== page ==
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Dena Evans

Dena Evans

8:38 AM on Tuesday, March 27, 2018   •   Edited

Keep Going! What to Tell Yourself When You Feel Like Slowing Down

No matter where the athlete is within the pack, every runner tires at some point. Here are some of the most common things I find myself saying as cues to tired athletes in the final intervals of a workout or the last few miles of a race. Even if you don’t have the option of having a coach with you while you train, encourage yourself with one or more of the following tips during the next hard session or race.

RELAX. A tense face leads to a tense neck and shoulders, while clenched fists can create that same tension from the bottom up. None of it helps you run fast. Take a deep breath, lower your hands, and relax your shoulders. You probably won’t have even noticed you’re tensing until you tell yourself to relax.

PICK UP YOUR FEET. We tire. We shuffle. Our feet spend more time on the ground and our strides yield less distance. Making a conscious effort to be lighter on your feet, even for 30 seconds or 1 minute, can reset your stride and bring you back to a more productive gait.

SLOW YOUR BREATHING. Shallow panting breaths leave all sorts of oxygen absorbing capability on the table. Find a slightly slower / deeper breathing rhythm that will deliver more help to your muscles each breath. As an added bonus concentrating on that rhythm can distract you for a little bit, getting you closer to the finish before you remember all the other ways this is getting tough.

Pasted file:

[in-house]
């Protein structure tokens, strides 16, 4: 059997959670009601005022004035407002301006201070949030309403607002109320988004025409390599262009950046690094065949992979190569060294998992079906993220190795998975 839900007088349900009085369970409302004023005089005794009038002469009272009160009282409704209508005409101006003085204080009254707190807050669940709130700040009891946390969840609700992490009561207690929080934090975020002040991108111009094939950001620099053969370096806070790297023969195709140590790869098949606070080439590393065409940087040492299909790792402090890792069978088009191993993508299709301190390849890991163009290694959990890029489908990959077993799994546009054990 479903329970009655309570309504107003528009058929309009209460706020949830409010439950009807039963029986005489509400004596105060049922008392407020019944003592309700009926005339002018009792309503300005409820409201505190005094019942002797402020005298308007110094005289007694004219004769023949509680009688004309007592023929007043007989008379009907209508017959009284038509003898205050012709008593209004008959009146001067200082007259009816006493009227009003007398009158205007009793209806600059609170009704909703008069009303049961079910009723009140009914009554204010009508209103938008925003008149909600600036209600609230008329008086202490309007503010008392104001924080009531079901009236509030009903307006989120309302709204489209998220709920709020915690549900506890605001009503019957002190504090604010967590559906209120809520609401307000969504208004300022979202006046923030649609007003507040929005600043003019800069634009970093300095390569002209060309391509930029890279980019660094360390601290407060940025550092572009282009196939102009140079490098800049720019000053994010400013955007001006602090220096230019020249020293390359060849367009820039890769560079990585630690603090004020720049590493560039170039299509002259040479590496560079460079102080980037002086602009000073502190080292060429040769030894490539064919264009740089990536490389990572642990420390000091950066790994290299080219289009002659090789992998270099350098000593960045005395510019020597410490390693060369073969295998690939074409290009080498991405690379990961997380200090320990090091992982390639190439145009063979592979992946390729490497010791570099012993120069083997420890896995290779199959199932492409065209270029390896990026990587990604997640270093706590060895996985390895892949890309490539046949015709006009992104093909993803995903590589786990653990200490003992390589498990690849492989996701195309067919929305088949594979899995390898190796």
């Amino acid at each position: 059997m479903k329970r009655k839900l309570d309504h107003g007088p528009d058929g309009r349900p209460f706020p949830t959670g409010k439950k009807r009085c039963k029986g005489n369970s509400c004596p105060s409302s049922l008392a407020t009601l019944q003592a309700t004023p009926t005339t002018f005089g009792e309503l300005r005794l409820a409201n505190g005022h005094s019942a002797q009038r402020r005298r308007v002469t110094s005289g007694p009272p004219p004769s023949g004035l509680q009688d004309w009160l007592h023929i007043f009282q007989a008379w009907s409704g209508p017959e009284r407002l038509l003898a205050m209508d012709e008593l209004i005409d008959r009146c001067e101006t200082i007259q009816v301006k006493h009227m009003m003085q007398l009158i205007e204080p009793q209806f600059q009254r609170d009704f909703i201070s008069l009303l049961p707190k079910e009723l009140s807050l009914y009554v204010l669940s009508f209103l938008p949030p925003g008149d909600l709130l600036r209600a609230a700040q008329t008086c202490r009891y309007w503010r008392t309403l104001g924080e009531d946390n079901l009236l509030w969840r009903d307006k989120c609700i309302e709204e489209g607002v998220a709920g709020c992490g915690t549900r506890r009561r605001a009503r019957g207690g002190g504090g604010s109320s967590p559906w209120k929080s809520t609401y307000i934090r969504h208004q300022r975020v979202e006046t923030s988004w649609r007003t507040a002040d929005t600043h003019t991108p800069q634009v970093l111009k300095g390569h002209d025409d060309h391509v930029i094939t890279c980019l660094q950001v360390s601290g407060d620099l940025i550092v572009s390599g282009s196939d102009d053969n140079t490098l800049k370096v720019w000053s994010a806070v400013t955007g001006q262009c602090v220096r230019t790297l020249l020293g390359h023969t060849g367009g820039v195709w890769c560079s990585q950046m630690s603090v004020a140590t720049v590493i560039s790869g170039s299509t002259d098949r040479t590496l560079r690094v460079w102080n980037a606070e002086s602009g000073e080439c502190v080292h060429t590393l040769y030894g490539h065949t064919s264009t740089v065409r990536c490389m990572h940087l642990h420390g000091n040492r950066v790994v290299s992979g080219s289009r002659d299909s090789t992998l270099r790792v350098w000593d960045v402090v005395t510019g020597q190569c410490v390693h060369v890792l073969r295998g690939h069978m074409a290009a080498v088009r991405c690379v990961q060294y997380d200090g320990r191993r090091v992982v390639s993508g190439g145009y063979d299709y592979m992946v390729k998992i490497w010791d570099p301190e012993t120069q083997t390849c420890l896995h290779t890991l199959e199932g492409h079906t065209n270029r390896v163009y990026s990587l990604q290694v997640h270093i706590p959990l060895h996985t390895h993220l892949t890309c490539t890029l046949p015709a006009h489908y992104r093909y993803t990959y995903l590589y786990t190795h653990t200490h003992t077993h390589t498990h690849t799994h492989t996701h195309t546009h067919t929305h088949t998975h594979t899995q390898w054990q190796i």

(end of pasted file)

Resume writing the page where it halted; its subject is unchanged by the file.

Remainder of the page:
ARMS NORTH AND SOUTH. When you are tiring, anything you can do to direct all available body parts toward the goal is essential. Letting your arms swing side to side or scrunch up high near your chest is at cross purposes with the fastest path to “point B”. Keep your arms swinging alongside your body at approximately 90 degrees to keep everything going in the right direction.

STAY IN CHARGE. This is less a form cue than a mental reminder, but a great one to have in your back pocket whatever the scenario. Either the situation is happening to you or you are happening to the situation. You can choose to change your pace, body movements, or tactical positioning, and you can do so depending on how your body is reacting. However, make it your choice and stay mentally locked in.

Note: This is the fourth in a month-long series of advice posts as a Strava featured coach. I hope you’ve enjoyed following along and I look forward to joining you in reading tips from future featured coaches!

PC: Rob Schanz